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John Stevenson
03-09-2004, 08:32 PM
Managed to get an hour today to have a further look at worm wheels.
I can't see any reason why the electronic hobber can't do these quickly and easily but I have a cutter problem that covers small hobs.
Using the horizontal mill presents a problem using small Mikron type cutters and also using taps, acme or otherwise, as hobs.
I have arbours to cover 5/8", 3/4", 7/8", 1" and 1 1/4" but a lot of the smaller sizes are 5/16", 8mm, 3/8", 10mm and other odd socks, Taps are even worse being non standard shank sizes.
Terry Sexton addressed this problem of small hobs in one of his articles where he made a new arbor and bearing support and mounted these outboard.
I didn't facy this arangement as there is no outer support, it's very close to the overarm and it doesn't address the tap problem.

Easiest way that I can see is scrap the arbor as such and use an ER32 collet chuck direct into the spindle and carry the hob on it's own unique arbor held in the chuck and supported by the overarm.
This way with an ER32 you can go from 3/32" up to just over 3/4" with no gaps, ideal for tap shanks.

So today I measured the overarm suport up on the Victoria as being 1 7/8" and turned a piece of material down to this size and 4" long. I also bored a No 2 Morse hole in it at the same setting.
I then screwcut a l" length of 16tpi thread on each end and made two slotted nuts to fit each end.
I used 16 tpi as on an english lathe you can engage anywhere and don't have to bother with a thread dial. This way you can thread at 250 rpm with no worries about crossed threads. Did I mention it was a rush job http://bbs.homeshopmachinist.net//biggrin.gif

A No 2 Morse revolving centre off the lathe was fitted to this and the threaded bung fitted to the overarm bearing. The two nuts are just a quick adjustment method to bring the revolving centre to support the end of the tap / arbor.

No picture as it's late here but if I get the chance tomorrow I'll get an 8 tpi Acme tap setup and run a 40 tooth wheel off and hopefully pics to follow.

John S.

Evan
03-10-2004, 02:58 AM
We're waiting for the pics John http://bbs.homeshopmachinist.net//smile.gif

John Stevenson
03-10-2004, 08:17 AM
Managed to create a bit of time this morning and got set up for doing a 40T wheel with a 8tpi Acme tap.
The tap is a piece of unused Myford leadscrew that has been tapered, fluted and a bit if backing off done, not much.
This has then been hardened with a 10 thou deep cyanide case. To say it's only mild steel case hardened it cuts well.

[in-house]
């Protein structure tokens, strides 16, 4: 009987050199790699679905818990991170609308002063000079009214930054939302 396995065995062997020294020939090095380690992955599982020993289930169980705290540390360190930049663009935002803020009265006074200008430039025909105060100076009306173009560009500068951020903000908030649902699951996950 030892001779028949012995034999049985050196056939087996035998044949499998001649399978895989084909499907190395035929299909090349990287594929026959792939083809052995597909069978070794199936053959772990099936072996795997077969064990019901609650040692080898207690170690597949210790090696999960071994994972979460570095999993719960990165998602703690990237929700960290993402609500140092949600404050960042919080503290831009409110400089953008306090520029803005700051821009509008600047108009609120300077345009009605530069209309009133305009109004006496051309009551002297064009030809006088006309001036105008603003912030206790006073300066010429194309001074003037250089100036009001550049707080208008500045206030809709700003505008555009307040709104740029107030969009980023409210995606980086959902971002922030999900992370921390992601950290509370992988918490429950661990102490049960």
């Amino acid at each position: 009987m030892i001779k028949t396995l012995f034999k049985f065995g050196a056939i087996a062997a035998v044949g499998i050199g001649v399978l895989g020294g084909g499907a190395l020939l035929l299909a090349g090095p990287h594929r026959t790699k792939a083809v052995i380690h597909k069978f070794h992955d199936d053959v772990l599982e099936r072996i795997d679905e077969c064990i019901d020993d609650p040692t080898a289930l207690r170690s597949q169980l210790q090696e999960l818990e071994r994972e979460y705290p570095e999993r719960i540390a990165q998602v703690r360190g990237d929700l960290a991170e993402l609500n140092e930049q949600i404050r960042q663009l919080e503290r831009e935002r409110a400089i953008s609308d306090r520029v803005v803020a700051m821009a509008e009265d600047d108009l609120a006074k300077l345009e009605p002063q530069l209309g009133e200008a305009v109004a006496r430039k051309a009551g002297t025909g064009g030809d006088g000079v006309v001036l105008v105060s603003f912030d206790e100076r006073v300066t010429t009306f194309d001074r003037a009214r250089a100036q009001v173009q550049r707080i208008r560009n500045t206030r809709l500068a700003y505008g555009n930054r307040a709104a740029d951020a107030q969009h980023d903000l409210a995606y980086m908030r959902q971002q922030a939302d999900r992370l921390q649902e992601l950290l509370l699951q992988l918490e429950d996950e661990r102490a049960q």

Worked out the OD and depth of cut and away I went, disaster, all ripped teeth.
Smack on forehead, note to self, reverse stepper for LH threads.
Seeing as that was knackered I just kept feeding in on a 34 tooth setting until it cleaned and the results were OK but I had no ised if I was correct with diameters etc but as it's hobbed it has to run with an 8 tpi worm.

http://homepage.ntlworld.com/stevenson.engineers/lsteve/files/wormGA.jpg


Strike 2.
New blank for 40T, stepper going right way [ or should that be left way http://bbs.homeshopmachinist.net//biggrin.gif ] and fed upwards into the blank for the stated depth, left it to do a rev revs to run out and it came out well.
Time taken to cut this was just under 3 minutes, that's just cutting on a prepared blank.
Had a look in the scrap draw and found a piece of 3" brass, this will just do a 72T worm wheel. Obviously with being larger it takes a propotionate time long to cut but due to the slower pulse rate I was able to go up a speed on the mill so the cutting time was roughly the same, just over 3 minutes.
To save space I have posted the other pics on my web space.
The above picture is:-

http://homepage.ntlworld.com/stevenson.engineers/lsteve/files/hob%20indexer20.jpg

There are 6 more, just keep changing the last number from 20 to 21 thru to 26.


John S.

billr
03-10-2004, 08:20 AM
John S.

sounds like you are on to something there.

i have hobbed worms with an acme tap in my lathe. i wonder about maybe some small 3 jaw chuck at the driving end [that's what i used]. it made nice worm gears. i have some er collets and didn't think about using them as they are metric and i don't speak metric.

what i did was set blank [gashed with a dovetail cutter] in my milling attachment with proper shims, etc. very much like what you are suggesting. i was cutting a 90 tooth gear to fit a 1/2" acme rod. used a cheap acme tap so if i broke it i wouldn't go ballistic.

i want to see the pictures too.

i am about to order bronze blanks for gears for my dividing head. i may be calling on you for guidance when i get blanks and ready to cut them.

have a good day over there in 'jolly olde'.

peace.
bill

Evan
03-10-2004, 11:48 AM
Seems to work just fine. So I guess the main advantage is that there is no need to gash the blank in advance. Why do I have the feeling that may be my Mark III hobbing and indexing fixture? http://bbs.homeshopmachinist.net//biggrin.gif

Paul Gauthier
03-10-2004, 01:00 PM
Something that is lacking in my 30 plus year educcation as a machinist is gear cutting. I never did it, never had the need. Hence to me it is pure wizardry. I have great respect for you who cut gears, hobs, worms, salamanders or whatever else they may be called.

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Paul G.

Thrud
03-11-2004, 04:35 AM
John
If I show up at your door in a huge basinet and a truck load of tools do you think you can convince Gert to keep me as a shop pet? I hardly ever piddle on the floor except when I see new tools or get excited... http://bbs.homeshopmachinist.net//biggrin.gif